Monday, November 26, 2012

My Tortoise Thoughts

Honey Smith over at posed an intriguing question last week. When attacking a large ticket debt item, what is the turtle thinking as they move along? This question is based on the premise, which I subscribe to, that when it comes to building overall financial security the tortoise wins the race. Being slow and intentional over a long period of time builds wealth.

It caused me to reflect on the process that was obliterating our debts through Dave Ramsey’s debt snowball process. Dave’s debt snowball works like this. I lined up all of my debts one by one. I paid minimum payments on each debt and with every extra dollar I could squeeze out of my budget I paid extra on the smallest debt first. Once that smallest debt was paid off I would repeat the process moving from the smallest to the largest debts until we were debt free.

Between my wife and I we paid off and closed 3 credit cards and 2 student loans that in all totaled just over $80,000. The process in its entirety took us three and a half years to complete. The credit cards and 1 student loan were the easiest and quickest to payoff. With deadline dates in hand and gazelle intensity in our hearts we annihilated 4 of the 5 debts within 6 months. What remained was the largest and last debt that mathematically was going to take us a few years to payoff even with paying extra every month.

So what was this turtle thinking during that time period? I knew that the road ahead for this final debt payoff was long. But I also knew that with a final payoff date on the horizon that there was light at the end of the tunnel and that we were going to be ok and we would be debt free. Since this last debt was going to take us more than 2 years to pay off we went back to our emergency fund and raised it from $1,000 to 6 months worth of expenses. We also began to contribute to retirement savings. Though short of Dave’s recommended 15%, in gearing up for the long haul of that final debt payoff we decided to put ourselves on a firm foundation.

But we also budgeted and planned to live life. We saved for and paid cash for our wedding and honeymoon. We took small trips to Mackinac Island, Charlotte and to visit my family in California. We treated these small trips as ways to keep us motivated and give us breathers in between the extra payments and long sprints of gazelle intensity.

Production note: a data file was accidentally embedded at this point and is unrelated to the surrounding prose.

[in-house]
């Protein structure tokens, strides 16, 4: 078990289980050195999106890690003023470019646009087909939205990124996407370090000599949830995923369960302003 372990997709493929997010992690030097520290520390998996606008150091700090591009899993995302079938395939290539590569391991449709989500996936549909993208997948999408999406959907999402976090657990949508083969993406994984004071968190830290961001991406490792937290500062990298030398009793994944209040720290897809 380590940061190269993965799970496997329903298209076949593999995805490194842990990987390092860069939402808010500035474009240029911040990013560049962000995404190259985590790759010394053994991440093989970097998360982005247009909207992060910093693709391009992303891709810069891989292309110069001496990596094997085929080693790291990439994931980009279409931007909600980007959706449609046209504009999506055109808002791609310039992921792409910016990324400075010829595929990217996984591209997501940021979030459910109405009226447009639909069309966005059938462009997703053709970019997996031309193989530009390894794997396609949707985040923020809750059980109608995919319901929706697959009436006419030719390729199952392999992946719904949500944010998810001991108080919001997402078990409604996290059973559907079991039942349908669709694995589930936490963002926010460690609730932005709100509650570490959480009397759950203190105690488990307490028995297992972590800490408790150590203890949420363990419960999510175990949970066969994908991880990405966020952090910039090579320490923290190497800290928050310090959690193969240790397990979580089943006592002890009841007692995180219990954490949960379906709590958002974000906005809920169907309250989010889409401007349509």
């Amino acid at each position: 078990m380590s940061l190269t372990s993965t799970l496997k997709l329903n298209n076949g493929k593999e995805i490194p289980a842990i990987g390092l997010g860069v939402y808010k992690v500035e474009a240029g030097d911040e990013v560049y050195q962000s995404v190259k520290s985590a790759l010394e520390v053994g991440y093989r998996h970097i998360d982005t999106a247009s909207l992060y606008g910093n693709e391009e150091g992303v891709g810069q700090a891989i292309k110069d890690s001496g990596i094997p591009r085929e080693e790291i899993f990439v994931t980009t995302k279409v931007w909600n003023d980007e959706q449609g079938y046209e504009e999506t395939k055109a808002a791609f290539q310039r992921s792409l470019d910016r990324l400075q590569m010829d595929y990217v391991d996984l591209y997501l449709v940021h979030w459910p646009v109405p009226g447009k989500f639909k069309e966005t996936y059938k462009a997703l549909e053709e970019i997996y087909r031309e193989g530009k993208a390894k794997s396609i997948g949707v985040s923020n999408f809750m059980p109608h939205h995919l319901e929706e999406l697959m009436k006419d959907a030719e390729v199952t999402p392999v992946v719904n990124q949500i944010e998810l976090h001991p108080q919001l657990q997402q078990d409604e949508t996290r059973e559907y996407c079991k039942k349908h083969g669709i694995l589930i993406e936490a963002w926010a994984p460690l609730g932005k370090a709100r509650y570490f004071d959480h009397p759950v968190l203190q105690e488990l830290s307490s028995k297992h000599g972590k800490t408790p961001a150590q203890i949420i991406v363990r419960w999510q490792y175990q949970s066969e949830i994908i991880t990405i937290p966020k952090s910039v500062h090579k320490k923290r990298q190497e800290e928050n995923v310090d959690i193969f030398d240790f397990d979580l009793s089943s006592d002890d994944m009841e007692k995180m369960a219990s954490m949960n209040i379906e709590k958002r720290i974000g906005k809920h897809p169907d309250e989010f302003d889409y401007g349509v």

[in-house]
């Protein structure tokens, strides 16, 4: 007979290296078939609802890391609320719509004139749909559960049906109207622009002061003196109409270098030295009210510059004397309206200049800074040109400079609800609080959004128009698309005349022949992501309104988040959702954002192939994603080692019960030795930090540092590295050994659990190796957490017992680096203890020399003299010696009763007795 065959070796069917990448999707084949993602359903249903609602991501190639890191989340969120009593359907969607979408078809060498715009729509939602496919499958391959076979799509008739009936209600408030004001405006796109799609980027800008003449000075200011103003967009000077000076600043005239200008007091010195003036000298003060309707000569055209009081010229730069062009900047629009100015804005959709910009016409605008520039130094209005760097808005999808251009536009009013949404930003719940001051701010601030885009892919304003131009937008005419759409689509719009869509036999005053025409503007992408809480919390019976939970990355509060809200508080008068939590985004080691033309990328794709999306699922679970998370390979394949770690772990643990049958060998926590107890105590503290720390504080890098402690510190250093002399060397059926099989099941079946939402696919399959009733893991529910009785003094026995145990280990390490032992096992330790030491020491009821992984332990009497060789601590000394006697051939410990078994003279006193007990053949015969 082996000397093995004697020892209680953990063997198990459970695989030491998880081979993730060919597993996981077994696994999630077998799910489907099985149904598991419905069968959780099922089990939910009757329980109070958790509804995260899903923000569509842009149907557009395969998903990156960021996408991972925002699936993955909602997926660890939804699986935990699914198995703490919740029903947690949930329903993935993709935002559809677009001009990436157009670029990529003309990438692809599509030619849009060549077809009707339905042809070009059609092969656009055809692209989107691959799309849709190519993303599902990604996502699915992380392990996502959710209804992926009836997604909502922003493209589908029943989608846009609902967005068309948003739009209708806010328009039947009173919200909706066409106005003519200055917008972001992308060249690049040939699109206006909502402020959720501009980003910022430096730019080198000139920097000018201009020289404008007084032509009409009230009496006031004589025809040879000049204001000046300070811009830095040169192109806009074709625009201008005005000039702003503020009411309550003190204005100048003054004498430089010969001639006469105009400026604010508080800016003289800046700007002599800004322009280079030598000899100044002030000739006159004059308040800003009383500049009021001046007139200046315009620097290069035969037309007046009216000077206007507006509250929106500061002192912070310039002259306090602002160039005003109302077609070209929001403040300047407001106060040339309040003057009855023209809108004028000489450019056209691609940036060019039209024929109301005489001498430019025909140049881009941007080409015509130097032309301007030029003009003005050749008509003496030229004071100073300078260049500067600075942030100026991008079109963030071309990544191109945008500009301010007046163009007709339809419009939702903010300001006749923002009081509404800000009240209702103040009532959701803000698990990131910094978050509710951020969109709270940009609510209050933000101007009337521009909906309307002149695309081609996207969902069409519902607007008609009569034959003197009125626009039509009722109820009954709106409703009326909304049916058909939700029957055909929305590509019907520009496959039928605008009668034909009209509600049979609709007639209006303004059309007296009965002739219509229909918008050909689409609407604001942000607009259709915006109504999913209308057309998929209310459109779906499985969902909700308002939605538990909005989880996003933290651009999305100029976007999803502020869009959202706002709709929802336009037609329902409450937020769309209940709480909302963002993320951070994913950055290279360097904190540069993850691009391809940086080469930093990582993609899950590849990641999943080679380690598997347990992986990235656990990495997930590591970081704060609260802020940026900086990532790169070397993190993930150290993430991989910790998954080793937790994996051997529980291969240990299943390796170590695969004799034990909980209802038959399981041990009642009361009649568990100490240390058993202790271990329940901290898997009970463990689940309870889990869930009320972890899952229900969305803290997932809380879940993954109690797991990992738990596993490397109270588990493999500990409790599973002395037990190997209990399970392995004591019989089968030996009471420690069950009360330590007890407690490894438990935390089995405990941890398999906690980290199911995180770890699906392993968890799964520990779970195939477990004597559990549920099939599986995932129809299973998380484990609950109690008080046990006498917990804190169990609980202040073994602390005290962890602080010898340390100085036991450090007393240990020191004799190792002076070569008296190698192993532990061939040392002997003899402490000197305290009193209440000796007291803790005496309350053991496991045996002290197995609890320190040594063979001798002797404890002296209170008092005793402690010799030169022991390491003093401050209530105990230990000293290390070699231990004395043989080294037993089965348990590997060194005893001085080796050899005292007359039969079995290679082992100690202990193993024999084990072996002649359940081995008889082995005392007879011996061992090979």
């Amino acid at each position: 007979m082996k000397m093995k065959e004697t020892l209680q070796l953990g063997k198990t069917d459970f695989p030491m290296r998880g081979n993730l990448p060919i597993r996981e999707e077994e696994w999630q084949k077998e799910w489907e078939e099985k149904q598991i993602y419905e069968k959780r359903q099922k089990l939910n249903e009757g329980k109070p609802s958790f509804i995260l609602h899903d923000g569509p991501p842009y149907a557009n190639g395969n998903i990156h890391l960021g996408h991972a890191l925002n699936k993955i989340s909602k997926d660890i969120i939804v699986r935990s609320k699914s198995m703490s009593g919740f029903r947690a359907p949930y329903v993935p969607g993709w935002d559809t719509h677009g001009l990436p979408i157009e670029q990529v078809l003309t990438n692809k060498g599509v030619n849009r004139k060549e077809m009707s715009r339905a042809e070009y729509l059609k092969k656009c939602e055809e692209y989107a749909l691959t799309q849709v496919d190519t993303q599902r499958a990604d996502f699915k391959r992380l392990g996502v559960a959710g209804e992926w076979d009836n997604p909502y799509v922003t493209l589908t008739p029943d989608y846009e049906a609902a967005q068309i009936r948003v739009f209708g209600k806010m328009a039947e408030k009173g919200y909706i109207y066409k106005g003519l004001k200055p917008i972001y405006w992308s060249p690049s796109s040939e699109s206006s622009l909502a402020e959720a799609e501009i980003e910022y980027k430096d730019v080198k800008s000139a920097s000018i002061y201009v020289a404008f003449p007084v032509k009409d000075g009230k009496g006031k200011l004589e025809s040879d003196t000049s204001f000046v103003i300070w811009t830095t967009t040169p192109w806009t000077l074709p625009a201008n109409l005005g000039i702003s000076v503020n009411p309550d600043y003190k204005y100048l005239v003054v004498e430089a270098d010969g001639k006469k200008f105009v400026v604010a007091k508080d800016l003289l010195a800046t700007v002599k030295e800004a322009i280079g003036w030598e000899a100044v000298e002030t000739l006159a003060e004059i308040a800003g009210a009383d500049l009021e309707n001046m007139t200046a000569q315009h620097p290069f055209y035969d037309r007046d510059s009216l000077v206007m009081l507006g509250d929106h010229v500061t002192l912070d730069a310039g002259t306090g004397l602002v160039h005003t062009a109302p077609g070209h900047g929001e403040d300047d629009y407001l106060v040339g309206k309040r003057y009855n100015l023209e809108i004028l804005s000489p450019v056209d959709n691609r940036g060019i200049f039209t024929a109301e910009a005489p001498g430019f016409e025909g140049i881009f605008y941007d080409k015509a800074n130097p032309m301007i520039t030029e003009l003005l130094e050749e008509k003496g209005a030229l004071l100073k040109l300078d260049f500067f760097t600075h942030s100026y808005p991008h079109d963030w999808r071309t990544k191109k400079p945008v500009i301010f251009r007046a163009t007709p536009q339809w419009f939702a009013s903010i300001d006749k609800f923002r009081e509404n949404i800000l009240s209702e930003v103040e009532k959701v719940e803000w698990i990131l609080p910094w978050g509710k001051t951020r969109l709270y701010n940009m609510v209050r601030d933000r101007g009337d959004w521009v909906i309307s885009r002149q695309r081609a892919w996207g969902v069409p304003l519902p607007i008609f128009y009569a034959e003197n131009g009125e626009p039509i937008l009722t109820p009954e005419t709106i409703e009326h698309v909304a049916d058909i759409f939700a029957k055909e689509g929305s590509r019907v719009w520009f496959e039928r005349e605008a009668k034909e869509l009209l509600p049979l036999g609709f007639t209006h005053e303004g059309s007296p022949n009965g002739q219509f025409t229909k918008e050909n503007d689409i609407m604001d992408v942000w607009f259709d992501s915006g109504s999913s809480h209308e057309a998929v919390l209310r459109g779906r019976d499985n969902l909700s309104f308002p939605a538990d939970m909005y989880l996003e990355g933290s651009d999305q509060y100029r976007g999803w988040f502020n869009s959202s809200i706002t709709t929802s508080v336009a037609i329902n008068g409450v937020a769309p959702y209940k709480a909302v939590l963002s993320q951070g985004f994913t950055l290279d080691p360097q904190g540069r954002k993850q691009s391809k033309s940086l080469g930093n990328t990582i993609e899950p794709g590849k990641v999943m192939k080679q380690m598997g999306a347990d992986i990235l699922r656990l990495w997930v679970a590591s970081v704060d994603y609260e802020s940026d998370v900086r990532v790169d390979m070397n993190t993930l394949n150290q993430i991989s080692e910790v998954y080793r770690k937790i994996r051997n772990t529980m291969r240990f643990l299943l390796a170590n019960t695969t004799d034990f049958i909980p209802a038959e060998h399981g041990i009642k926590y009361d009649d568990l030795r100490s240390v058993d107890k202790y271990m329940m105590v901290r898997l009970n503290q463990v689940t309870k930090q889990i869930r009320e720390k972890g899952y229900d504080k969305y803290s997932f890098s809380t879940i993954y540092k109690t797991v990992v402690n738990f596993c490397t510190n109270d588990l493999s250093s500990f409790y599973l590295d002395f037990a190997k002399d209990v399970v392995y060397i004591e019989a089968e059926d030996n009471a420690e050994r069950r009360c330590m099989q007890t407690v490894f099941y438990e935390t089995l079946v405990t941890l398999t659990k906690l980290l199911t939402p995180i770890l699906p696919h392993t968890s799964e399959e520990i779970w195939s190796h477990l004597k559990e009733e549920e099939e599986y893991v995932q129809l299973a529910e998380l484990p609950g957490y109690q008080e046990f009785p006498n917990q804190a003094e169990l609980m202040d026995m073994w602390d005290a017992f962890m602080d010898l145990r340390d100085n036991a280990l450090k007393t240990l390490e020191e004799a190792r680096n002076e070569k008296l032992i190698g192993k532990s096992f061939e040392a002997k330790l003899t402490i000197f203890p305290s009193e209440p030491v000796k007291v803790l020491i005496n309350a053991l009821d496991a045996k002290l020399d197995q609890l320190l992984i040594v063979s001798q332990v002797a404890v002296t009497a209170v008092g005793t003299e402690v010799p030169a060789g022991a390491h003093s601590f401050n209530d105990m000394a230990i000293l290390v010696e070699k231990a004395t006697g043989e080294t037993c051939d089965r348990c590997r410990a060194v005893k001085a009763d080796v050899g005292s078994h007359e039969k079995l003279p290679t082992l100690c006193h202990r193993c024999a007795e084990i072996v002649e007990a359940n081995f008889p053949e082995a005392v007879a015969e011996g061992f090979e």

So even with the aforementioned plans we still paid off that last student loan faster than expected. To seal the deal we took our 6 month emergency fund down to $1,000 to pay off the last of the loan. And then we swiftly rebuilt the emergency fund. It was a long couple of years to focus on one goal. The “attaboys” through small vacations and even the birth of me tracking our net worth helped us feel that we were moving in the right direction every month and passing quarter.

Now that we are living life after debt the opportunities before us seem limitless. When we want to travel to far away destinations we save up, pay for it and go. Our next milestone is saving up to pay cash for our home. While I am still taking a turtle’s approach to this goal, there is a great deal of comfort and peace knowing that we are accomplishing this and all of our goals without debt and with carefully calculated and intentional actions. We are going to start having some more fun along the way and coming up with joyous and unique ways to give. Dave Ramsey says there are only 3 things to do with money in life after debt: Invest, give and have fun. For 2013 our household is ready to start doing a little more of each than we did in 2012 and that is what this turtle is looking forward to in the coming year.

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